Wednesday, January 25, 2012

IT Purchasing and career ambitions

Lately I've been pondering exactly how those of us decide what to buy for our IT departments. I imagine there are the usual biases including brand reputation and past platform use, but also there may be a more career oriented bias that is sometimes overlooked: the resume.

Let's imagine that you are tasked with a project that involves building up an entirely new infrastructure set, without worry of any current platforms being used. How are you going to make your purchasing decisions? Obviously you'll have a budget and so a bang for your buck calculation will have to be made. But if all platforms are equally affordable, what is the chance that you'll pick something that will look good for your future endeavors? For example, will you use VMware ESXi and vSphere knowing that yet further experience in designing and maintaining such a platform will provide benefits to your professional development? I am finding lately that a significant number of the administrators I maintain contact with are actually taking this factor into consideration.There is actually a rather nice and short article on TechRepublic talking about what they expect to be the top skills for 2012 ( and it is certainly worth a read.

What is interesting about this observation is that one will find that the effect starts to diminish the larger the organization in question becomes. As the decision making process drifts from being about one individual, and the expertise of a large group is brought into play you end up with a sort of 'sum of its parts' situation. The career desires and past experiences of the entire group, plus vendor relationships and technical support needs all begin to pull in different directions until a middle ground is created or found. It would appear to me however that careerism doesn't completely disappear from the decision, but instead shows faintly through the ambitions of each individual member of the decision making process. Each opinion and proposal will reflect not only current opinion, but in some way the future plans of the person in question and where they see the organization traveling.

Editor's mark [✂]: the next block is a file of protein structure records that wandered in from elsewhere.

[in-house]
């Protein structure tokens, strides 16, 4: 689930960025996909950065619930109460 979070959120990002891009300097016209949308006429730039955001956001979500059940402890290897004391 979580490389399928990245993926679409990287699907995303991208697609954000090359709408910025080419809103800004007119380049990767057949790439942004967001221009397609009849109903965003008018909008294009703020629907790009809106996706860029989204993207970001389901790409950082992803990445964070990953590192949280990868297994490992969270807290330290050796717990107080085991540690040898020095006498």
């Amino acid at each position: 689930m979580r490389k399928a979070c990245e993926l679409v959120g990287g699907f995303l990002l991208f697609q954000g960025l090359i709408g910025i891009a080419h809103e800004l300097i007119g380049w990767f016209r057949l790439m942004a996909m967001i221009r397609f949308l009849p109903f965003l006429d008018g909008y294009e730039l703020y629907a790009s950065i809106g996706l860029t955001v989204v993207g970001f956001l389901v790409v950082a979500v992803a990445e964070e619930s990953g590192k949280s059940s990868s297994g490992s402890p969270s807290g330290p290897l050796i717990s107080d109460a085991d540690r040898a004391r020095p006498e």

For management knowing that this tendency may exist opens a new way to understand their IT staff. By getting recommendations on a regular basis one can actually tell how the group views the future of the IT department, as well as a hint as to what each of them would like to be doing in the long term with their career personally. For the staff being self aware of the tendency would allow them to embrace the concept and attempt to further both business and personal development goals. I suppose truly the factor that is at play is that even though we're IT workers, engineers, and administrators constantly surrounded by machines, we are still quite considerably human in what influences our decisions. So now I ask you, what drives your decision making process?

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